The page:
I dropped off my Seville yesterday afternoon. By this morning, I had a complete list of all the problems, plus a short video from the mechanic showing the problem areas. The culprit of my climate control issues was is a failed computer. The dealer wanted $769 to replace it. The bulk of the cost was the part — but apparently, the fix requires tearing apart the dashboard, and that takes at least two hours.
Wait, it gets worse.
The suspension clunk is coming from the sway bar end links, but while the mechanic was inspecting the suspension, he noticed that the brakes needed replacing. Those’d be $337 and $420 to fix, respectively — which, even when combined with the climate control repair, might be something an older Cadillac owner could stomach.
The real shocker was the oil leaks. The valve cover gaskets and engine oil pan were seeping oil, and because of the transverse mounting of the front wheel-drive-based Northstar engine, neither is easy to reach. Getting to the valve cover gasket requires removing lots of other items out of the way, which isn’t unusual with modern engines, and replacing it would cost $658.
While that’s not outrageous, the oil pan job certainly is. To remove the oil pan, you have to drop the engine with the front suspension and subframe out of the bottom of the Seville. Despite the ridiculous amount of work it takes to reach this oil pan — and how critical it is to, you know, keep oil inside the engine — Cadillac decided that it didn’t need to seal these pieces with a gasket — just a generous application of engine sealant. Put into perspective, I can see why a Cadillac dealer would want $4,629 to fix a small oil leak.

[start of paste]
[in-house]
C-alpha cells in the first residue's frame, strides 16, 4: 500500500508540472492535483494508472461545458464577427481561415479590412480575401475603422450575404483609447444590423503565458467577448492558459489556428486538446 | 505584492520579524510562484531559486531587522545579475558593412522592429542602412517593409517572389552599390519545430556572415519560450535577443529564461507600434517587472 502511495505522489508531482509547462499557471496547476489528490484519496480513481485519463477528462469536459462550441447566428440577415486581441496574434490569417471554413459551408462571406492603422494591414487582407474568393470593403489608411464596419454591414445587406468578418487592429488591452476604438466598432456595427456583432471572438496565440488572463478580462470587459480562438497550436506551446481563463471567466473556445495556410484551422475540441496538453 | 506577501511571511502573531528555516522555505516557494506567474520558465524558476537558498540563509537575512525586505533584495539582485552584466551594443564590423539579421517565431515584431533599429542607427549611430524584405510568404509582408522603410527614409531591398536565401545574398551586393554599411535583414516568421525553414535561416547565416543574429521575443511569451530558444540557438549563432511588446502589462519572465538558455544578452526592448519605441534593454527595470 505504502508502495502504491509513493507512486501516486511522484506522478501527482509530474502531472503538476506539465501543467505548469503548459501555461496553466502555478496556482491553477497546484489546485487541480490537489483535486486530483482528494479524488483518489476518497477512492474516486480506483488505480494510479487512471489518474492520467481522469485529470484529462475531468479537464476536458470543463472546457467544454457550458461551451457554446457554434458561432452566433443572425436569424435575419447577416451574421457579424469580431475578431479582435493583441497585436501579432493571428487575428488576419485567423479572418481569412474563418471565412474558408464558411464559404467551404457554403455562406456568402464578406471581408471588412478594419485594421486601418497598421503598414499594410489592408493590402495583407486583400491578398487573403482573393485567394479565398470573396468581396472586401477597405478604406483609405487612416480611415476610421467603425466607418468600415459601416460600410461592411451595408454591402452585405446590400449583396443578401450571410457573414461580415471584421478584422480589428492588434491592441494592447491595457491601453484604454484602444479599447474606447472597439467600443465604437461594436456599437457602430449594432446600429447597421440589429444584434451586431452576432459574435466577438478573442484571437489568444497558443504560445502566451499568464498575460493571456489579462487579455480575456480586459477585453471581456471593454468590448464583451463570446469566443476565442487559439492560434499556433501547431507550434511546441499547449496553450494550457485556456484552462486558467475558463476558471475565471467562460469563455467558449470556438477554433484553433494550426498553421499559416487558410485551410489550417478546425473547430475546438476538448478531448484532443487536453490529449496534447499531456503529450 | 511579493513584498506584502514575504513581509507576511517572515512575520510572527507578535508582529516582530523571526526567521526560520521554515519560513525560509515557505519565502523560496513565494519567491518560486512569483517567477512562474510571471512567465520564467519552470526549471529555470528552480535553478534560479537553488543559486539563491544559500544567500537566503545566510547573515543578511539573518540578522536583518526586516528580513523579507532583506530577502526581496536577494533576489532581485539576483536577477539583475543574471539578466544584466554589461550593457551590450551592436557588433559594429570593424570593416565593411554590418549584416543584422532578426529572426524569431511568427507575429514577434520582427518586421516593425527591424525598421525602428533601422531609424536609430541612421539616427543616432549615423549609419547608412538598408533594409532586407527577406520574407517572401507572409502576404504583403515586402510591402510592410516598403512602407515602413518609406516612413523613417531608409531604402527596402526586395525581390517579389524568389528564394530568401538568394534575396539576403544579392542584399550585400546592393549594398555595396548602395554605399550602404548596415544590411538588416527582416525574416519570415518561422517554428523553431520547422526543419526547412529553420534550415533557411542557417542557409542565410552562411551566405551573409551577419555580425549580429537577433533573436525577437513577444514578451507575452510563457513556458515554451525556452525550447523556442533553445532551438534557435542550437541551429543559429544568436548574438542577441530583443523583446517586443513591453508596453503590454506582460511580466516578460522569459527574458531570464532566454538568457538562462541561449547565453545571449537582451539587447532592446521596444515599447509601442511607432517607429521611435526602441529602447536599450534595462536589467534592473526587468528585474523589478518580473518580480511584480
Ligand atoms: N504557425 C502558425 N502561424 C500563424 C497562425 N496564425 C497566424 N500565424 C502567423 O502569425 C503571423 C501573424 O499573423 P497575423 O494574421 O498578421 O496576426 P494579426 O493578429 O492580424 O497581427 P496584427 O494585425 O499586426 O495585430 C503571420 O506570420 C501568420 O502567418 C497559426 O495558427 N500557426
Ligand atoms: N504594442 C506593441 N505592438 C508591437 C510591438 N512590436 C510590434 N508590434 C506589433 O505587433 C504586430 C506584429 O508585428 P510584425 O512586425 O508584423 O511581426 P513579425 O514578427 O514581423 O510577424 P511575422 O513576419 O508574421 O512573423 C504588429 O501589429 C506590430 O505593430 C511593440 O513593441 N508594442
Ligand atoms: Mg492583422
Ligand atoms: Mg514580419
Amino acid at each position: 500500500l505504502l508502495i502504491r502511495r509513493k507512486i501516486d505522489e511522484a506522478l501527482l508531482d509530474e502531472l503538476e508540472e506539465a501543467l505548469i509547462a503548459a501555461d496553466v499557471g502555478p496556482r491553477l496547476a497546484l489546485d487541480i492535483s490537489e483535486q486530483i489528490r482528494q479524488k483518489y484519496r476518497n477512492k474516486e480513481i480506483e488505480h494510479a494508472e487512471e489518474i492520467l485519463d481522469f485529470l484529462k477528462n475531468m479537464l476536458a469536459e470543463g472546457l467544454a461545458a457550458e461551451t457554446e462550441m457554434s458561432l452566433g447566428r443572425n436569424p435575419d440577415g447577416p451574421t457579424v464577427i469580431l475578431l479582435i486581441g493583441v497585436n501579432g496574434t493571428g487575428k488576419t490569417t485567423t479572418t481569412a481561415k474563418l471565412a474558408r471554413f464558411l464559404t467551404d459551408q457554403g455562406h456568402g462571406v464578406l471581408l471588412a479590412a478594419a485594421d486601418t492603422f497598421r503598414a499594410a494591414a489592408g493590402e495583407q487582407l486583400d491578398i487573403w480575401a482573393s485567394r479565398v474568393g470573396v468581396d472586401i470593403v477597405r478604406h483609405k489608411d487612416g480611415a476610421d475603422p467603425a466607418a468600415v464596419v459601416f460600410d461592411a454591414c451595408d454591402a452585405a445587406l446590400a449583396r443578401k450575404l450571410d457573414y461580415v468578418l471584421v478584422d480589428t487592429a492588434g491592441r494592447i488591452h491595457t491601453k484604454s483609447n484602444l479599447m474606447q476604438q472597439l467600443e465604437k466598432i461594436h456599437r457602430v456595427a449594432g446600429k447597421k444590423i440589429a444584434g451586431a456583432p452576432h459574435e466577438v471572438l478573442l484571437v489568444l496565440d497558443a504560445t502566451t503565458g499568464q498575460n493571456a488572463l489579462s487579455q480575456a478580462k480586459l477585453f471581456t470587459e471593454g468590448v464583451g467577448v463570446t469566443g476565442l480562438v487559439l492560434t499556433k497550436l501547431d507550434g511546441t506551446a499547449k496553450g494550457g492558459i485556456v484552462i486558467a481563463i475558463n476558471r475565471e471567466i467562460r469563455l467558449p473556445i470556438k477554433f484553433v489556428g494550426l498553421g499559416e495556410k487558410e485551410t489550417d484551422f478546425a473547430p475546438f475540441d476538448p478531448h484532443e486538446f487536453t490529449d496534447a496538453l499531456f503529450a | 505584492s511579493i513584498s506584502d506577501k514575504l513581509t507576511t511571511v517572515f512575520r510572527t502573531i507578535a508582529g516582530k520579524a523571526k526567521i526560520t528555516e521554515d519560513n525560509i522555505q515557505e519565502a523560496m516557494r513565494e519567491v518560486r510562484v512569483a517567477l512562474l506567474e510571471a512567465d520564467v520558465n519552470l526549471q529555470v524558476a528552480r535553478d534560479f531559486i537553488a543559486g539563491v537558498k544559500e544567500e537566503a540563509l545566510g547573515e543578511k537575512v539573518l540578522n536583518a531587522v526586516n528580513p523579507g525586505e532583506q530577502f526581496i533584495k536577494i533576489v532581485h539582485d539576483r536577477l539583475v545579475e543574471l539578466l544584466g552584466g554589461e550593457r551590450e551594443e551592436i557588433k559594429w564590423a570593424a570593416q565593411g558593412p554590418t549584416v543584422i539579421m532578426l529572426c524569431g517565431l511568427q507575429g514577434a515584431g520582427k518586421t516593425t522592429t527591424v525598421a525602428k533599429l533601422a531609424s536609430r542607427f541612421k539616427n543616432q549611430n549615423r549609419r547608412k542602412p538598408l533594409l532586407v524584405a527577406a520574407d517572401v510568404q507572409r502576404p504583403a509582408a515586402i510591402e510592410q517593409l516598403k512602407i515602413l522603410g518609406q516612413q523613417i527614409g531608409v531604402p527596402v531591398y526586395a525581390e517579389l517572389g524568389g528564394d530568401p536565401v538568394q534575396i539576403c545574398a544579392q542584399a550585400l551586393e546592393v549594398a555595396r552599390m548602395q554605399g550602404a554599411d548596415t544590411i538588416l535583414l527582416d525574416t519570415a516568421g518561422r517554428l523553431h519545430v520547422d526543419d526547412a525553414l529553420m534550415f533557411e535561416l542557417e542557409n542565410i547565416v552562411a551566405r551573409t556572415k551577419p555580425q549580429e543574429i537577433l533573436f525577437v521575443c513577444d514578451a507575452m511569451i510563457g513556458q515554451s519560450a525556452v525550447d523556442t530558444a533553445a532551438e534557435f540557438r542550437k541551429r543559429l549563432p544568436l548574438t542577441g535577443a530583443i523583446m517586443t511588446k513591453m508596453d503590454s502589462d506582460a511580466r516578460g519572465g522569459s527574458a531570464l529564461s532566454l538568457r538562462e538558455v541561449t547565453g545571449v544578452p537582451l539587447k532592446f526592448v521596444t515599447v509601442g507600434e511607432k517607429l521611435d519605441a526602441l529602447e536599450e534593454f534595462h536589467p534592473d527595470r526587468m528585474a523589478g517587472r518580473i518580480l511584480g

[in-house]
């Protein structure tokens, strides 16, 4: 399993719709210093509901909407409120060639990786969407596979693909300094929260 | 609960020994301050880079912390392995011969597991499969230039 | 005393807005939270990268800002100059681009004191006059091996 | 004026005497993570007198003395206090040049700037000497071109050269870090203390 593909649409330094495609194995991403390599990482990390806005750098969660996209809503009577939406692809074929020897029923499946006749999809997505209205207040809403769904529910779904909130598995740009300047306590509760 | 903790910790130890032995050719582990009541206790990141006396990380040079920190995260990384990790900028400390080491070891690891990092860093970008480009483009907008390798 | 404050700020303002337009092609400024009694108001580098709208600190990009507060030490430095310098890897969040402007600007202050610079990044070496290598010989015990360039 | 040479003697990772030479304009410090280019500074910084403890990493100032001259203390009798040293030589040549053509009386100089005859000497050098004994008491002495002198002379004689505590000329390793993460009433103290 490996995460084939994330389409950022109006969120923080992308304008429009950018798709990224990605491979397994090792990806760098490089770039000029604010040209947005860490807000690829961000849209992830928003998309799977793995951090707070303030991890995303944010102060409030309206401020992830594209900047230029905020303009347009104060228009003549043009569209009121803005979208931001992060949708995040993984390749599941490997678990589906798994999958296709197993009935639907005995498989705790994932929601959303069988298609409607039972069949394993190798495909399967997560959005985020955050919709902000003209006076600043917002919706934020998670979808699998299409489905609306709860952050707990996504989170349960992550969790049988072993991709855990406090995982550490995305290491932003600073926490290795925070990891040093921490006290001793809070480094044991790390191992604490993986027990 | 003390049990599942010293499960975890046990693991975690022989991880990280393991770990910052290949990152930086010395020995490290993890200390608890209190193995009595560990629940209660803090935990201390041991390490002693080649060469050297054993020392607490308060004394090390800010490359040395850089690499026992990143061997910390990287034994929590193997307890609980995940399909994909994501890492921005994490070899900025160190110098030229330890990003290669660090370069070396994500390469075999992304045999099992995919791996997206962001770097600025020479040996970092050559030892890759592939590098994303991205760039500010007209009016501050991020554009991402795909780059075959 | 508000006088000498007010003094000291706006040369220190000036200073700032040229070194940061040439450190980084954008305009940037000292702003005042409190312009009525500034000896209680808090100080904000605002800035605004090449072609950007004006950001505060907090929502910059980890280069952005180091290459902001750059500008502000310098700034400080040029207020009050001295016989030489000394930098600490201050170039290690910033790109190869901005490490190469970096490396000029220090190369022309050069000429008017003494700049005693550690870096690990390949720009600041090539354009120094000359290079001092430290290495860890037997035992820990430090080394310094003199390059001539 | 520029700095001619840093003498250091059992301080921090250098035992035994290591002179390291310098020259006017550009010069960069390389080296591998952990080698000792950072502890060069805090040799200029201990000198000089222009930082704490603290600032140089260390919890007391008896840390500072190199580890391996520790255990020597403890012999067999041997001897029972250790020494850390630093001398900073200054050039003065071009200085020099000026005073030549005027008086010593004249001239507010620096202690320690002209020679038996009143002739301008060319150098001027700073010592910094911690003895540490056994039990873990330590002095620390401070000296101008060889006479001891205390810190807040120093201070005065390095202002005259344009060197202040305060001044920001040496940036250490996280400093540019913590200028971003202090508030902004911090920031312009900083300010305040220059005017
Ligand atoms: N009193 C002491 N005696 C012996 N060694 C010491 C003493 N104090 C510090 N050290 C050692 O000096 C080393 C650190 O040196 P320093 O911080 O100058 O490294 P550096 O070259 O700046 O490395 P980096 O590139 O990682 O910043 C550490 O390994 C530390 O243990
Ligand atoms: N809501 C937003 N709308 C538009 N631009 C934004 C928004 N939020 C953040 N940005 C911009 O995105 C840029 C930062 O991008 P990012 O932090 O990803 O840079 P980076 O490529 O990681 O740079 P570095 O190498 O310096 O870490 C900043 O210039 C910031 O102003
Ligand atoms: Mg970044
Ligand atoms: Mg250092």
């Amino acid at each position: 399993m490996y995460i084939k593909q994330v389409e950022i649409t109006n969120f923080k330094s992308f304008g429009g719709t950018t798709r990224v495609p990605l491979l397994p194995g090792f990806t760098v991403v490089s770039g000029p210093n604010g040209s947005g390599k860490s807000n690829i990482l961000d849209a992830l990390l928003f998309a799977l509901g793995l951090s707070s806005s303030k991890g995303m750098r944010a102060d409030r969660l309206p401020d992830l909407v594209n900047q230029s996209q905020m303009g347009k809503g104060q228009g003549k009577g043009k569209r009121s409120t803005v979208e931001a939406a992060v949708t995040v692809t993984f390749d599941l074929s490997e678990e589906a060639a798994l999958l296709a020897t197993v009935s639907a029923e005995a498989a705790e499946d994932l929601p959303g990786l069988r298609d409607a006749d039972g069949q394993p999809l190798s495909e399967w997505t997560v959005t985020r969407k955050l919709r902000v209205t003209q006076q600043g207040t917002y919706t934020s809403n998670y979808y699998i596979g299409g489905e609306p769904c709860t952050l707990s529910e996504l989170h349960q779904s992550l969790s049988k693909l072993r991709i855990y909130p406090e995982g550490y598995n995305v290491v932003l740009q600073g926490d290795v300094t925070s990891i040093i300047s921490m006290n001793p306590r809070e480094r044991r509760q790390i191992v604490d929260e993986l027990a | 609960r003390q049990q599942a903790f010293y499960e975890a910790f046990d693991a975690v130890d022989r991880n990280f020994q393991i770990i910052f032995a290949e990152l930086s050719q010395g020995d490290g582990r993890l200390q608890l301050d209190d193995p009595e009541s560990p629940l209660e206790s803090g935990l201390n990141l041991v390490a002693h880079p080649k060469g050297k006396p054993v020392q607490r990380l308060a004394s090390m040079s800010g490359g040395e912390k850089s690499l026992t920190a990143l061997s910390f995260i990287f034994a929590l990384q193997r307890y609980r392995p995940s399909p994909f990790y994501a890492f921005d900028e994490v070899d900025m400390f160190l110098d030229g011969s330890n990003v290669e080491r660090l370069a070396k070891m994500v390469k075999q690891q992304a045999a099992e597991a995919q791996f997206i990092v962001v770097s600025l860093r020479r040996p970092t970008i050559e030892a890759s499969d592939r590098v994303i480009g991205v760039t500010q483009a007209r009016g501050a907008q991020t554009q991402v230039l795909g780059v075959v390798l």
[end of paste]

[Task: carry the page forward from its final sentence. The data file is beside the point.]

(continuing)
Along with a recommended battery replacement, the estimated total cost of the repairs came to a whopping $7,623. After facing a massive repair bill like that, most owners will find a way to dump their cars as quickly as possible. Because I was morbidly curious, I decided to find out how much I could get if I wanted to dump my Cadillac fast. So I went to Carmax for a free appraisal.
Thirty minutes later, they offered $700 for my very clean but very broken Cadillac. If I had dumped my Seville to Carmax, it wouldn’t have be the biggest bath I’ve taken on a car. Still, it hurts to face reality.
I know from experience that any luxury car can become worthless, but I think this Cadillac is unique. An entire generation of buyers was turned off by this poorly engineered platform, which didn’t have enough endearing qualities to separate it from the luxury car competition (or overcome its evident faults).
Some brands offer a product special enough to get away with such massive engineering snafus, but oftentimes residual values are overlooked when calculating leases. Too, younger people are more likely to buy used vehicles — and if their introduction to a brand is similar to what many went through owning a ’90s Cadillac, they probably won’t want to buy another. Brand heritage only goes so far, and while Cadillac’s impressive current offerings don’t bear any resemblance to my 1993 Seville, I think the skeletons in Cadillac’s closet factor into their disappointing sales.
As for my Cadillac ownership experience: I’m an automotive masochist, so I’m going to fix mine. Mostly: The oil leaks are so minor that I won’t address them now, but I’m having my mechanic fix the heater and suspension so that I can enjoy winter drives. After that, I’m not sure what I’ll do. I’m morbidly curious how long it will last. Will the head gasket finally let go, or will it be something else that finally makes this Cadillac worthless enough to be recycled into soda cans, like so many of its siblings?
I guess we’ll see. Find a Cadillac STS for sale